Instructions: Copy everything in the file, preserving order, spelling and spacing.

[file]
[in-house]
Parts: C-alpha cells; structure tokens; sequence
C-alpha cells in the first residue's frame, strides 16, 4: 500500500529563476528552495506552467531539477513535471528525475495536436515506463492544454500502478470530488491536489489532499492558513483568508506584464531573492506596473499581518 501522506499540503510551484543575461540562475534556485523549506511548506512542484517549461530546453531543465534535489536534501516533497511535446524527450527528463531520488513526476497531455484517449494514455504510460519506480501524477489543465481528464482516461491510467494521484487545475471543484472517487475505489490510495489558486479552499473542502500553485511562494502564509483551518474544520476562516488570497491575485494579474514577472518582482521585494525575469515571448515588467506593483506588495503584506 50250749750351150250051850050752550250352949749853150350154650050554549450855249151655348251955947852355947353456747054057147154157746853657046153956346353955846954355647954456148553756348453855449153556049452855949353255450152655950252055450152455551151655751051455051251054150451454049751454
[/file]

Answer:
[in-house]
Parts: C-alpha cells; structure tokens; sequence
C-alpha cells in the first residue's frame, strides 16, 4: 500500500529563476528552495506552467531539477513535471528525475495536436515506463492544454500502478470530488491536489489532499492558513483568508506584464531573492506596473499581518 501522506499540503510551484543575461540562475534556485523549506511548506512542484517549461530546453531543465534535489536534501516533497511535446524527450527528463531520488513526476497531455484517449494514455504510460519506480501524477489543465481528464482516461491510467494521484487545475471543484472517487475505489490510495489558486479552499473542502500553485511562494502564509483551518474544520476562516488570497491575485494579474514577472518582482521585494525575469515571448515588467506593483506588495503584506 50250749750351150250051850050752550250352949749853150350154650050554549450855249151655348251955947852355947353456747054057147154157746853657046153956346353955846954355647954456148553756348453855449153556049452855949353255450152655950252055450152455551151655751051455051251054150451454049751454